Did the Jersey City Board of Education violate state law last summer when it voted to give Superintendent of Schools Dr. Charles Epps a two-year contract extension? A court will decide next month.
On Jan. 25, a hearing will be held in the state’s Office of Administrative Law in Newark about a complaint that the school board gave Epps an extension to his current contract without public notice.
Last June 22, the board cast a 6-2 vote with one abstention – but even the board members themselves seem to differ on what the vote was for. The members who opposed the resolution say the vote was to extend the superintendent’s contract, while the board majority claimed it was simply to authorize negotiations with Epps on a new deal.
“We just want as much transparency as possible.” – Steven Fulop
The complaint charges the school board did not follow a state law that requires 30 days of public notice for the resolution. If they were going to have a hearing on the resolution, they’d need 10 days’ notice.
The board members who voted affirmative on June 22 challenged the assertion that the vote was illegal, and criticized the opposition for their accusations, claiming they were angry at the board for not voting in the spring to authorize a search for a new superintendent.
The board eventually held a public hearing on the contract in August, but did not vote because the Hudson County Superintendent of Schools, Timothy Brennan, had to study the contract before sending it back to the board for approval. Brennan has yet to respond to the board about the contract.
The school board filed a motion in August to have Fulop’s complaint dismissed, but in November, Administrative Law Judge Margaret Monaco dismissed the board’s motion and allowed the hearing to proceed.
Alternatives to Epps
Fulop said last week he is “optimistic” that a judge will rule in favor of him and others contesting the board’s vote and have it overturned.
“If a judge decides in our favor, it is a big win from a legal standpoint and ethical standpoint,” Fulop said. “We just want as much transparency as possible.”
Fulop believes if the complaint convinces a judge the vote was done improperly, then the contract and Epps’ performance as a superintendent for the past 10 years should be reexamined. Epps oversees a school district of more than 28,000 students. The district has been under state control since 1989 as the result of poor test scores, although it has been slowly transitioning back to local control.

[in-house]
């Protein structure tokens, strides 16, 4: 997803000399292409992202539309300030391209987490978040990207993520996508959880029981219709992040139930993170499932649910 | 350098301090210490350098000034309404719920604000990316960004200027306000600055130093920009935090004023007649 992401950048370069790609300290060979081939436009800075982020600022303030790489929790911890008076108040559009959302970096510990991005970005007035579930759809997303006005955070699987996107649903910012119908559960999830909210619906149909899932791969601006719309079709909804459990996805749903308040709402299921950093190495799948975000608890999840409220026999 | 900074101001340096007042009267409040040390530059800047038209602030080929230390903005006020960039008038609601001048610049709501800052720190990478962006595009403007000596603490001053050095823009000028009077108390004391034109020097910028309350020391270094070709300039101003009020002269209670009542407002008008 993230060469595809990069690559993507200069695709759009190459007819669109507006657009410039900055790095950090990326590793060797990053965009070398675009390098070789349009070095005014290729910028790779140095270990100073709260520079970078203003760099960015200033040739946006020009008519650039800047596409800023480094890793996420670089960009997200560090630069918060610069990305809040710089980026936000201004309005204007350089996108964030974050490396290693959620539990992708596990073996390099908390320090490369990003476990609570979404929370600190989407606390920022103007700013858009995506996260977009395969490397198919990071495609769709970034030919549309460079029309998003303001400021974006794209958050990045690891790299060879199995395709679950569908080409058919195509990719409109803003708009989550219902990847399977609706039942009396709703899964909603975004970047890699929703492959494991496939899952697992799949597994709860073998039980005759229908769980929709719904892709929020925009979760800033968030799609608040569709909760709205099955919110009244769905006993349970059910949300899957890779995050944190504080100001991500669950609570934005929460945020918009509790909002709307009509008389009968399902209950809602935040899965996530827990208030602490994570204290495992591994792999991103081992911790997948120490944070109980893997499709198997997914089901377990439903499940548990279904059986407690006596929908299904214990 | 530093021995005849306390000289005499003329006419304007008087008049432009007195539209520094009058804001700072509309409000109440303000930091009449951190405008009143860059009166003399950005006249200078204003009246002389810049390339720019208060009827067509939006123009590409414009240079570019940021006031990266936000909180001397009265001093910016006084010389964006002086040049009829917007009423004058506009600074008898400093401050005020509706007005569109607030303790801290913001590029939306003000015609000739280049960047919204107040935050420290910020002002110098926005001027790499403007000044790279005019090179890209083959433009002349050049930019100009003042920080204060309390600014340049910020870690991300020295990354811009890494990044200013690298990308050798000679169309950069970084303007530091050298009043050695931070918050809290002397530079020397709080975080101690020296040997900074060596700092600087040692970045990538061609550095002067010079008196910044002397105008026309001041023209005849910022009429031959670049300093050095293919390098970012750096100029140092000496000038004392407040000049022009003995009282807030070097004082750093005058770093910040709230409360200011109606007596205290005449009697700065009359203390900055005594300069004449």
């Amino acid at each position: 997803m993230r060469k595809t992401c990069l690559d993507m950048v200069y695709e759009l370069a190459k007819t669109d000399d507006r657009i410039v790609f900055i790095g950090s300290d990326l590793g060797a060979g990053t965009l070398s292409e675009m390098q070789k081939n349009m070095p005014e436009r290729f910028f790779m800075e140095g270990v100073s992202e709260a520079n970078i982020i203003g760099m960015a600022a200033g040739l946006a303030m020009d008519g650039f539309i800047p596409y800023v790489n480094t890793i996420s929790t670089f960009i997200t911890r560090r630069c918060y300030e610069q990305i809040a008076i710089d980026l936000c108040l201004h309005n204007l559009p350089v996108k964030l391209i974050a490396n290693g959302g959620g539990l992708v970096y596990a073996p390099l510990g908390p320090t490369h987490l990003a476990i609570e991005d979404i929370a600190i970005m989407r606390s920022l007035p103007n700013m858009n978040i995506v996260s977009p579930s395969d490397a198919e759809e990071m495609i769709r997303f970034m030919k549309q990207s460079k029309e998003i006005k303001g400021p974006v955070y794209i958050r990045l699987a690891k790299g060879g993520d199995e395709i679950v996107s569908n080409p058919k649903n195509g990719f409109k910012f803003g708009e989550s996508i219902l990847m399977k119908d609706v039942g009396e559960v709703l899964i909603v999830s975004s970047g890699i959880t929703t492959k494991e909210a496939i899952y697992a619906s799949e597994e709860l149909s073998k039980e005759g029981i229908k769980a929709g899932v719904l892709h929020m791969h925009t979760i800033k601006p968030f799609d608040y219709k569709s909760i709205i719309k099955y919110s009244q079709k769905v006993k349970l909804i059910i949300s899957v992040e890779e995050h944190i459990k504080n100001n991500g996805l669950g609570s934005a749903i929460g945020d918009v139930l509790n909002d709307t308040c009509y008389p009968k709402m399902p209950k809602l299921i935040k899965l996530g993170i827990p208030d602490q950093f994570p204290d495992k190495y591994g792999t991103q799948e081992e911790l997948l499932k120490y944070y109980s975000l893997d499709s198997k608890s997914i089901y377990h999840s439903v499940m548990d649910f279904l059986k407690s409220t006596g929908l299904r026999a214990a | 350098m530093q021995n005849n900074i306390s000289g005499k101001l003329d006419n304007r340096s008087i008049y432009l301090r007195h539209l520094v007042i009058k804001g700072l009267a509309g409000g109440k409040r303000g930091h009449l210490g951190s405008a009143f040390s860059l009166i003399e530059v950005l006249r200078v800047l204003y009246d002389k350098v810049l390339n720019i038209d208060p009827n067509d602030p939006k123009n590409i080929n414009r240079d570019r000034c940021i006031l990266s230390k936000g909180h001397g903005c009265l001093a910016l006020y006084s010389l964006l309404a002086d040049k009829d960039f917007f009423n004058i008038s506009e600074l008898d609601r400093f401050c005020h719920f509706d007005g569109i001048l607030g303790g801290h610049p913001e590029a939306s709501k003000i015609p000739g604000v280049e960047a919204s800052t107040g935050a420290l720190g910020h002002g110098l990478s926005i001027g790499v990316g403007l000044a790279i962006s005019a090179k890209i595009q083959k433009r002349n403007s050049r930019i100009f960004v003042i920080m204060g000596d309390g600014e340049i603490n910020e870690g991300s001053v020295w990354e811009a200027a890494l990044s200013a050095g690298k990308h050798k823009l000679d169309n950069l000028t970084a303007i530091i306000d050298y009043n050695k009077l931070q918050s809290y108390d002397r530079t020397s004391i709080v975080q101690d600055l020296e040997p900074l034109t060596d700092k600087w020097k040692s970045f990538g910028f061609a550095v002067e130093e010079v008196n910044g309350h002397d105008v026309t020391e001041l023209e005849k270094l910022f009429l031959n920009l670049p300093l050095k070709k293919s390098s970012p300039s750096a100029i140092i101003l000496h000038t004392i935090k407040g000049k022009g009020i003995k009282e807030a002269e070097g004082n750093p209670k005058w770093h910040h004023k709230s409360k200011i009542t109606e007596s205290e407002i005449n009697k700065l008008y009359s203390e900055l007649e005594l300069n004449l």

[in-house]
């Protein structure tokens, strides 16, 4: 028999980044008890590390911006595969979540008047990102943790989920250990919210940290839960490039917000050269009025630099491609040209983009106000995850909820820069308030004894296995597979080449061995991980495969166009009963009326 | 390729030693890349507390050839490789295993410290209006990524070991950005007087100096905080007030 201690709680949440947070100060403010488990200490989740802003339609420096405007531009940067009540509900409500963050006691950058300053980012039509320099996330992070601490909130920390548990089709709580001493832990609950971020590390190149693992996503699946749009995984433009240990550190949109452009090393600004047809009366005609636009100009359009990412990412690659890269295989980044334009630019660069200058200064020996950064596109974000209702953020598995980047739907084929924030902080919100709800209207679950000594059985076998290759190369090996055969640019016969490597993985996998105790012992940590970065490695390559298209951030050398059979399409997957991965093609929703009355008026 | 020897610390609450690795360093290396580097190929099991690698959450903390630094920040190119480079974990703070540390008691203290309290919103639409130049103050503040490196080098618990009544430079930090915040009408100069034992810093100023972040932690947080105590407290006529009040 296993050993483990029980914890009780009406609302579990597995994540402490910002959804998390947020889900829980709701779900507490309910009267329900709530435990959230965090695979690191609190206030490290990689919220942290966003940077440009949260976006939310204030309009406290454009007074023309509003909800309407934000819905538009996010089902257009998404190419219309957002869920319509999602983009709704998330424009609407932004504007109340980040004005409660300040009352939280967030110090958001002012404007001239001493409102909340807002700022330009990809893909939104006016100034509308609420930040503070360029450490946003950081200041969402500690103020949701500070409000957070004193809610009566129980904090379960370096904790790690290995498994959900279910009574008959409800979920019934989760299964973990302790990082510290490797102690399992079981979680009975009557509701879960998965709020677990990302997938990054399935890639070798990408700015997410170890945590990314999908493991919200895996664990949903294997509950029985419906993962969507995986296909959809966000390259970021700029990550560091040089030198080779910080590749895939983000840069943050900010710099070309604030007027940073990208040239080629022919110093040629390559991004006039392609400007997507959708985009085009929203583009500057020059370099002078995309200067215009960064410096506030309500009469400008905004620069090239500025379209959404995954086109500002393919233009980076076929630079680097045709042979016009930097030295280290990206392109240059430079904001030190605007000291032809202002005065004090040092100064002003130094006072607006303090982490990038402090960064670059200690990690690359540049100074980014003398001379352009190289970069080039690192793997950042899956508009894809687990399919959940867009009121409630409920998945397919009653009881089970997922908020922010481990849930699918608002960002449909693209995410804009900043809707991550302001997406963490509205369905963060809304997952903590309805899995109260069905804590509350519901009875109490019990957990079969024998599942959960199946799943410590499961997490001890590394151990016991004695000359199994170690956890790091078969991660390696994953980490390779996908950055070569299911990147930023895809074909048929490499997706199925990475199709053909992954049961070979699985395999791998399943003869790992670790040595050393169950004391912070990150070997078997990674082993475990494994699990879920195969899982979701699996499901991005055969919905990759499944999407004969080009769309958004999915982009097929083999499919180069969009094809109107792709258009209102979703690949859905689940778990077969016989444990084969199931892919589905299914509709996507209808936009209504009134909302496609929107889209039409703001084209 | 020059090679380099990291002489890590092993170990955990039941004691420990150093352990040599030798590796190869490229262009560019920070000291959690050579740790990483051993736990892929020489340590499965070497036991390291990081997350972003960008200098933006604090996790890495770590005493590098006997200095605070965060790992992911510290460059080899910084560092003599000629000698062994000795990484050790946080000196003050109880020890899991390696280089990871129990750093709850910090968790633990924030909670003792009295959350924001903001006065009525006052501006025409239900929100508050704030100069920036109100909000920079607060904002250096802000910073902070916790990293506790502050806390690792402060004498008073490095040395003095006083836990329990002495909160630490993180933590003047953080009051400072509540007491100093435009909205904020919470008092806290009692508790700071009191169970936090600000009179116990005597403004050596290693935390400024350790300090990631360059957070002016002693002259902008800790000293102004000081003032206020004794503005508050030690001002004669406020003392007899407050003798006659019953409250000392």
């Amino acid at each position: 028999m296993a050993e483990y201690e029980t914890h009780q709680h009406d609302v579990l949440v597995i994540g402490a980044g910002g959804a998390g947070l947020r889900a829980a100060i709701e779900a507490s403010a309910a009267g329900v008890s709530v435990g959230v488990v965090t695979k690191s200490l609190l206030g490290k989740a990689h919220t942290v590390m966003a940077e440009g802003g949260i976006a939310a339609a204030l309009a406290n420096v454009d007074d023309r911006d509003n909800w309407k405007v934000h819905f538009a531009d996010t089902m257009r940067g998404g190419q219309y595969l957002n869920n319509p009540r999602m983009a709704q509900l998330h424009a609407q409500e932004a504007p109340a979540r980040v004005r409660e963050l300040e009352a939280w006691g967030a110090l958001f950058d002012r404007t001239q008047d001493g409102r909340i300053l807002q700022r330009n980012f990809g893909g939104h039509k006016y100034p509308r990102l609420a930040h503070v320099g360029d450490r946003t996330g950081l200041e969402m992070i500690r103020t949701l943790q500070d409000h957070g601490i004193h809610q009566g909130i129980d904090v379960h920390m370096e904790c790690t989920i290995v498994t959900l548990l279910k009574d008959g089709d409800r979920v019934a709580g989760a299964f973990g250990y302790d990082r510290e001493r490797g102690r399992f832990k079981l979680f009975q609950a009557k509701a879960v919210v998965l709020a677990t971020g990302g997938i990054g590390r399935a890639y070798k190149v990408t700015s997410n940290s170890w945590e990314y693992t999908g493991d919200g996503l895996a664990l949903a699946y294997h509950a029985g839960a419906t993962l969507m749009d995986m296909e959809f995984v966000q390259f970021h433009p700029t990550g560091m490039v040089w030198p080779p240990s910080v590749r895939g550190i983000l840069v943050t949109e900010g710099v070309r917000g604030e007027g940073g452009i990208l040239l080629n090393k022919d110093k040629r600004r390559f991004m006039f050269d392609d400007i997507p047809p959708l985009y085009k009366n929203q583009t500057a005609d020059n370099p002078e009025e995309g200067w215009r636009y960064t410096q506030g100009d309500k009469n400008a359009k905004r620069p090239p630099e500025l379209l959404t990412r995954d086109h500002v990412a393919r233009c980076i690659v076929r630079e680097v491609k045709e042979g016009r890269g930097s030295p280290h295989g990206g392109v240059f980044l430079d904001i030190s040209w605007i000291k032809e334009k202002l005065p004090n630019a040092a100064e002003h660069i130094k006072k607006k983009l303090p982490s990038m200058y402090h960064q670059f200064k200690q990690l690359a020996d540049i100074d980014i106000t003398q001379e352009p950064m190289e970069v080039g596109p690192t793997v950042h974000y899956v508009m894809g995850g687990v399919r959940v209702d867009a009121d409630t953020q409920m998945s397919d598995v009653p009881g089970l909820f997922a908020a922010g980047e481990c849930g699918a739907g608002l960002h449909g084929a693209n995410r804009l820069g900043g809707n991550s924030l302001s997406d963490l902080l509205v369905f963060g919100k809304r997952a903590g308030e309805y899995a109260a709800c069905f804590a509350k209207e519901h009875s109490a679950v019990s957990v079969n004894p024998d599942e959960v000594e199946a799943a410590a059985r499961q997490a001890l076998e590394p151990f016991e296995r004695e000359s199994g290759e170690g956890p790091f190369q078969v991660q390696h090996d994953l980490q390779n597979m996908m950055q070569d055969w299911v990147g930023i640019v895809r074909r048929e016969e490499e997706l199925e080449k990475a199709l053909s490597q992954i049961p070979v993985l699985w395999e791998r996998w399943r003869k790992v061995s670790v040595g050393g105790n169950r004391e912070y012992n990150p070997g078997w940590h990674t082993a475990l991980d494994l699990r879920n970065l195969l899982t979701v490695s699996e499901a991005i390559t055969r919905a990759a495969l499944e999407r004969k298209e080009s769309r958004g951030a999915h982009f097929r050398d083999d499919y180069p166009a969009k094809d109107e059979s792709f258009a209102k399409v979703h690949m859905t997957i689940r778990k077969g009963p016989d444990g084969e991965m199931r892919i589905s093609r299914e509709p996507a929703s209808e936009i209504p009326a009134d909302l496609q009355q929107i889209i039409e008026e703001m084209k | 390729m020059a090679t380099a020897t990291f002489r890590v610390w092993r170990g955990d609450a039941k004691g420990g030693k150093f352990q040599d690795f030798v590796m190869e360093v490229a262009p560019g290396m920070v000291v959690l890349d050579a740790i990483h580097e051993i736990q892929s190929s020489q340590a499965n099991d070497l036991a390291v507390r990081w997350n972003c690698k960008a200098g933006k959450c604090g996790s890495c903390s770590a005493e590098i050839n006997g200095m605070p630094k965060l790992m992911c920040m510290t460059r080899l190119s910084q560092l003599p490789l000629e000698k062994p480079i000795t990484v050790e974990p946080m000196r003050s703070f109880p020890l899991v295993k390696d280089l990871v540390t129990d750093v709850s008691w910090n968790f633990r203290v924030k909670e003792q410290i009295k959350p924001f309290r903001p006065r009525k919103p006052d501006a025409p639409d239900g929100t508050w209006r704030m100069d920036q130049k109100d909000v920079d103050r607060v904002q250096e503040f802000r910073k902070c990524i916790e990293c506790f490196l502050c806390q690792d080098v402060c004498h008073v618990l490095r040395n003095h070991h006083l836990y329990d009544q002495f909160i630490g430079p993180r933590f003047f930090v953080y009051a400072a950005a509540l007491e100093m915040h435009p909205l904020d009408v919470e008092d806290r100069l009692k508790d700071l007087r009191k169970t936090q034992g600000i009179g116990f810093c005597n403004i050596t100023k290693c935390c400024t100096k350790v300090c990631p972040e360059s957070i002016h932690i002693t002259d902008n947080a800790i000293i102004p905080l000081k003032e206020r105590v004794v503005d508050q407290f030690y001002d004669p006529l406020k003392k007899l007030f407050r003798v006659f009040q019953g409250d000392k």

“We had 35 out of 40 schools [in the past year] fail in terms of test scores, which is unacceptable,” Fulop said. “I still want to see a nationwide search, including Epps as a candidate, to see how if we could get the best person in there.”
Fulop thinks the contract will be subject to change if voted on again, because a superintendent pay cap imposed statewide by Gov. Christopher Christie would reduce the amount of Epps’ salary. The contract extension called for Epps to receive a base salary in the 2011-2012 school year of $268,200, plus stipends and other benefits.
Epps said after the monthly Board of Education meeting this past Thursday that he had no comment on the upcoming hearing.
But Ramon Rivera, special counsel to the school board, said the board’s vote at the June 22 meeting was done properly and believes a judge will see that as well.
“I feel confident that the board was compliant with the law,” Rivera said.
Also confident that the board will be cleared of any wrongdoing is board member Sean Connors. “I don’t think the board will vote any differently, because I think they see the difficult job that Epps has and that he has been doing a pretty good job,” Connors said.
Connors was one of six board members who voted affirmative at the June meeting. Also voting in the affirmative were Bill DeRosa, Frances Thompson, Pat Sebron, Angel Valentin and Dr. Peter Donnelly. Voting against was Sterling Waterman and Sue Mack. Carol Lester abstained.
Ricardo Kaulessar can be reached at email@example.com.